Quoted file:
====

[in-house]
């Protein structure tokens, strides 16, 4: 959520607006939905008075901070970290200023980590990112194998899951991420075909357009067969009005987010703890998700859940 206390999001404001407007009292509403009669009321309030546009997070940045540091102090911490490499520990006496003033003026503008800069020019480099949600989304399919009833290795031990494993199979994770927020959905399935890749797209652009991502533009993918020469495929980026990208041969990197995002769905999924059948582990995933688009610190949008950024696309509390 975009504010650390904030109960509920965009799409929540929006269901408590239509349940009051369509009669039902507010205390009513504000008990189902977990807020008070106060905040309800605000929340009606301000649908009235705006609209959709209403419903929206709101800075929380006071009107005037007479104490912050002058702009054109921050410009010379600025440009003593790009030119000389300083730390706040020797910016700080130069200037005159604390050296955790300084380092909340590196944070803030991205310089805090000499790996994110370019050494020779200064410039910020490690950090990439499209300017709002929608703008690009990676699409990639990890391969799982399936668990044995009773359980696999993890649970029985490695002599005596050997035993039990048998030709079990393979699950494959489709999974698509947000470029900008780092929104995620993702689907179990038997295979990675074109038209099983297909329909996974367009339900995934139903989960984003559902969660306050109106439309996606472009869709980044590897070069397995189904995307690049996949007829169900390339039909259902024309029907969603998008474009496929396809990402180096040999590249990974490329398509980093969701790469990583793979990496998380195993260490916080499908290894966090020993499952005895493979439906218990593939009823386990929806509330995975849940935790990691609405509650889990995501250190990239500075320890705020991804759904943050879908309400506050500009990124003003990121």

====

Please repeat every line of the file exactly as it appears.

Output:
[in-house]
């Protein structure tokens, strides 16, 4: 959520607006939905008075901070970290200023980590990112194998899951991420075909357009067969009005987010703890998700859940 206390999001404001407007009292509403009669009321309030546009997070940045540091102090911490490499520990006496003033003026503008800069020019480099949600989304399919009833290795031990494993199979994770927020959905399935890749797209652009991502533009993918020469495929980026990208041969990197995002769905999924059948582990995933688009610190949008950024696309509390 975009504010650390904030109960509920965009799409929540929006269901408590239509349940009051369509009669039902507010205390009513504000008990189902977990807020008070106060905040309800605000929340009606301000649908009235705006609209959709209403419903929206709101800075929380006071009107005037007479104490912050002058702009054109921050410009010379600025440009003593790009030119000389300083730390706040020797910016700080130069200037005159604390050296955790300084380092909340590196944070803030991205310089805090000499790996994110370019050494020779200064410039910020490690950090990439499209300017709002929608703008690009990676699409990639990890391969799982399936668990044995009773359980696999993890649970029985490695002599005596050997035993039990048998030709079990393979699950494959489709999974698509947000470029900008780092929104995620993702689907179990038997295979990675074109038209099983297909329909996974367009339900995934139903989960984003559902969660306050109106439309996606472009869709980044590897070069397995189904995307690049996949007829169900390339039909259902024309029907969603998008474009496929396809990402180096040999590249990974490329398509980093969701790469990583793979990496998380195993260490916080499908290894966090020993499952005895493979439906218990593939009823386990929806509330995975849940935790990691609405509650889990995501250190990239500075320890705020991804759904943050879908309400506050500009990124003003990121």